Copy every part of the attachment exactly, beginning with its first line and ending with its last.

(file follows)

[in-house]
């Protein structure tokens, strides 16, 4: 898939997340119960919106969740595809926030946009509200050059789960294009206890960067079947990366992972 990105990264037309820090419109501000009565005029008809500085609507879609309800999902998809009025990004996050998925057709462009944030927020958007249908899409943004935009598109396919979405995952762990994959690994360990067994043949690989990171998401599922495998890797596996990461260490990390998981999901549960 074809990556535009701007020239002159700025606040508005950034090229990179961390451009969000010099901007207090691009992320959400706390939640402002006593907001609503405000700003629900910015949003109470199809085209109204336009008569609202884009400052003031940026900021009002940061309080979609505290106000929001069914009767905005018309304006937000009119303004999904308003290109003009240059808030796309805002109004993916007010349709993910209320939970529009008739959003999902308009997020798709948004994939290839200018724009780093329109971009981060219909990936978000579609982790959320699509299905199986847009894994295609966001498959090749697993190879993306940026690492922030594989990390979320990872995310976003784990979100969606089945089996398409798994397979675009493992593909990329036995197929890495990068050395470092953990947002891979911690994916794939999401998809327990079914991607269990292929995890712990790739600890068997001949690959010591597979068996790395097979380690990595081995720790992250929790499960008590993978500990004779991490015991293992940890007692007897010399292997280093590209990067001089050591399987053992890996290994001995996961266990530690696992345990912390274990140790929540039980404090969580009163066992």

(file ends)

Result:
[in-house]
């Protein structure tokens, strides 16, 4: 898939997340119960919106969740595809926030946009509200050059789960294009206890960067079947990366992972 990105990264037309820090419109501000009565005029008809500085609507879609309800999902998809009025990004996050998925057709462009944030927020958007249908899409943004935009598109396919979405995952762990994959690994360990067994043949690989990171998401599922495998890797596996990461260490990390998981999901549960 074809990556535009701007020239002159700025606040508005950034090229990179961390451009969000010099901007207090691009992320959400706390939640402002006593907001609503405000700003629900910015949003109470199809085209109204336009008569609202884009400052003031940026900021009002940061309080979609505290106000929001069914009767905005018309304006937000009119303004999904308003290109003009240059808030796309805002109004993916007010349709993910209320939970529009008739959003999902308009997020798709948004994939290839200018724009780093329109971009981060219909990936978000579609982790959320699509299905199986847009894994295609966001498959090749697993190879993306940026690492922030594989990390979320990872995310976003784990979100969606089945089996398409798994397979675009493992593909990329036995197929890495990068050395470092953990947002891979911690994916794939999401998809327990079914991607269990292929995890712990790739600890068997001949690959010591597979068996790395097979380690990595081995720790992250929790499960008590993978500990004779991490015991293992940890007692007897010399292997280093590209990067001089050591399987053992890996290994001995996961266990530690696992345990912390274990140790929540039980404090969580009163066992």